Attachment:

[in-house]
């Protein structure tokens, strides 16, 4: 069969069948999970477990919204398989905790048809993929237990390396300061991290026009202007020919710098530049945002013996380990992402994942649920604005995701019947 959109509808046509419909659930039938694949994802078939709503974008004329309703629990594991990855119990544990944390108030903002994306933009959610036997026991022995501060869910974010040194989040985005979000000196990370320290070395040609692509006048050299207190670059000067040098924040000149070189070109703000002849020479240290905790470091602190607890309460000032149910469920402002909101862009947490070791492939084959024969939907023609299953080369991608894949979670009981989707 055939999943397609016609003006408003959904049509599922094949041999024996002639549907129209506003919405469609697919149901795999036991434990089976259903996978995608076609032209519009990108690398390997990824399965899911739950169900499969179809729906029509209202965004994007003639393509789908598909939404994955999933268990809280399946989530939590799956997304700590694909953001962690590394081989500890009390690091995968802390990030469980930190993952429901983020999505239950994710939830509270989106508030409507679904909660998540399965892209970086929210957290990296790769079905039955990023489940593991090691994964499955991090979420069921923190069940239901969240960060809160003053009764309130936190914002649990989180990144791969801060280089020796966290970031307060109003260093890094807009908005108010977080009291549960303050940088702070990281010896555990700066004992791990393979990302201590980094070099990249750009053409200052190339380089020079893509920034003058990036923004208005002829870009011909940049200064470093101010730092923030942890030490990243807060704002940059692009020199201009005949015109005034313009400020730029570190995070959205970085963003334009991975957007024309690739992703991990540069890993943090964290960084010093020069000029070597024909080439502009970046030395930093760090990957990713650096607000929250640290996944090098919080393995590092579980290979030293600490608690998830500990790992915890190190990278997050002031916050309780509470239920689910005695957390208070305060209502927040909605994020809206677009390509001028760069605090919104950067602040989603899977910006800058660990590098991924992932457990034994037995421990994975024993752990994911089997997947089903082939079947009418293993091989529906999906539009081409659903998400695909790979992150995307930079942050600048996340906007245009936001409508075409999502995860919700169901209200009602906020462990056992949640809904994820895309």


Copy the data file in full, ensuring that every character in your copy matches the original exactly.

[in-house]
């Protein structure tokens, strides 16, 4: 069969069948999970477990919204398989905790048809993929237990390396300061991290026009202007020919710098530049945002013996380990992402994942649920604005995701019947 959109509808046509419909659930039938694949994802078939709503974008004329309703629990594991990855119990544990944390108030903002994306933009959610036997026991022995501060869910974010040194989040985005979000000196990370320290070395040609692509006048050299207190670059000067040098924040000149070189070109703000002849020479240290905790470091602190607890309460000032149910469920402002909101862009947490070791492939084959024969939907023609299953080369991608894949979670009981989707 055939999943397609016609003006408003959904049509599922094949041999024996002639549907129209506003919405469609697919149901795999036991434990089976259903996978995608076609032209519009990108690398390997990824399965899911739950169900499969179809729906029509209202965004994007003639393509789908598909939404994955999933268990809280399946989530939590799956997304700590694909953001962690590394081989500890009390690091995968802390990030469980930190993952429901983020999505239950994710939830509270989106508030409507679904909660998540399965892209970086929210957290990296790769079905039955990023489940593991090691994964499955991090979420069921923190069940239901969240960060809160003053009764309130936190914002649990989180990144791969801060280089020796966290970031307060109003260093890094807009908005108010977080009291549960303050940088702070990281010896555990700066004992791990393979990302201590980094070099990249750009053409200052190339380089020079893509920034003058990036923004208005002829870009011909940049200064470093101010730092923030942890030490990243807060704002940059692009020199201009005949015109005034313009400020730029570190995070959205970085963003334009991975957007024309690739992703991990540069890993943090964290960084010093020069000029070597024909080439502009970046030395930093760090990957990713650096607000929250640290996944090098919080393995590092579980290979030293600490608690998830500990790992915890190190990278997050002031916050309780509470239920689910005695957390208070305060209502927040909605994020809206677009390509001028760069605090919104950067602040989603899977910006800058660990590098991924992932457990034994037995421990994975024993752990994911089997997947089903082939079947009418293993091989529906999906539009081409659903998400695909790979992150995307930079942050600048996340906007245009936001409508075409999502995860919700169901209200009602906020462990056992949640809904994820895309």